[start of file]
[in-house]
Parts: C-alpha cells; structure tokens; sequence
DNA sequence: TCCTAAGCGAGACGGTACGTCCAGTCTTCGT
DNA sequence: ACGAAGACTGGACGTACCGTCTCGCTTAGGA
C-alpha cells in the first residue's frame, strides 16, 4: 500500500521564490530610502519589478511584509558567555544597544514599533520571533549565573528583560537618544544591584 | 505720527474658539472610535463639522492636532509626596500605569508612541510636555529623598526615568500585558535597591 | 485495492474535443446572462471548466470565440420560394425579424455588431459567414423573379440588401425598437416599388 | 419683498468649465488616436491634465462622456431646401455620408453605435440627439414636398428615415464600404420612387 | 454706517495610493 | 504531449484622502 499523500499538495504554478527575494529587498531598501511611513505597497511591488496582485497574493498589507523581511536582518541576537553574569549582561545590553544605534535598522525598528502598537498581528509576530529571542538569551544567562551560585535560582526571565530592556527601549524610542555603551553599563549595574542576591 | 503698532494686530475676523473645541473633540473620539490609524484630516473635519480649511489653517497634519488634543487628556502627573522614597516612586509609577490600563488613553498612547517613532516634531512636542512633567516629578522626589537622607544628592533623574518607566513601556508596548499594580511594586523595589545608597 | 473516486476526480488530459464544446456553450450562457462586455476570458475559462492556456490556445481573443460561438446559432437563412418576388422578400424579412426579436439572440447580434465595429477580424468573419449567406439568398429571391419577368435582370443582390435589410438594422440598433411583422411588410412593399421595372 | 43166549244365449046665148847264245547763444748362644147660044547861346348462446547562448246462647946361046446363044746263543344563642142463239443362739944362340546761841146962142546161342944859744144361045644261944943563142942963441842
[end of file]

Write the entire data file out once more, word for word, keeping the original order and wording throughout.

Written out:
[in-house]
Parts: C-alpha cells; structure tokens; sequence
DNA sequence: TCCTAAGCGAGACGGTACGTCCAGTCTTCGT
DNA sequence: ACGAAGACTGGACGTACCGTCTCGCTTAGGA
C-alpha cells in the first residue's frame, strides 16, 4: 500500500521564490530610502519589478511584509558567555544597544514599533520571533549565573528583560537618544544591584 | 505720527474658539472610535463639522492636532509626596500605569508612541510636555529623598526615568500585558535597591 | 485495492474535443446572462471548466470565440420560394425579424455588431459567414423573379440588401425598437416599388 | 419683498468649465488616436491634465462622456431646401455620408453605435440627439414636398428615415464600404420612387 | 454706517495610493 | 504531449484622502 499523500499538495504554478527575494529587498531598501511611513505597497511591488496582485497574493498589507523581511536582518541576537553574569549582561545590553544605534535598522525598528502598537498581528509576530529571542538569551544567562551560585535560582526571565530592556527601549524610542555603551553599563549595574542576591 | 503698532494686530475676523473645541473633540473620539490609524484630516473635519480649511489653517497634519488634543487628556502627573522614597516612586509609577490600563488613553498612547517613532516634531512636542512633567516629578522626589537622607544628592533623574518607566513601556508596548499594580511594586523595589545608597 | 473516486476526480488530459464544446456553450450562457462586455476570458475559462492556456490556445481573443460561438446559432437563412418576388422578400424579412426579436439572440447580434465595429477580424468573419449567406439568398429571391419577368435582370443582390435589410438594422440598433411583422411588410412593399421595372 | 43166549244365449046665148847264245547763444748362644147660044547861346348462446547562448246462647946361046446363044746263543344563642142463239443362739944362340546761841146962142546161342944859744144361045644261944943563142942963441842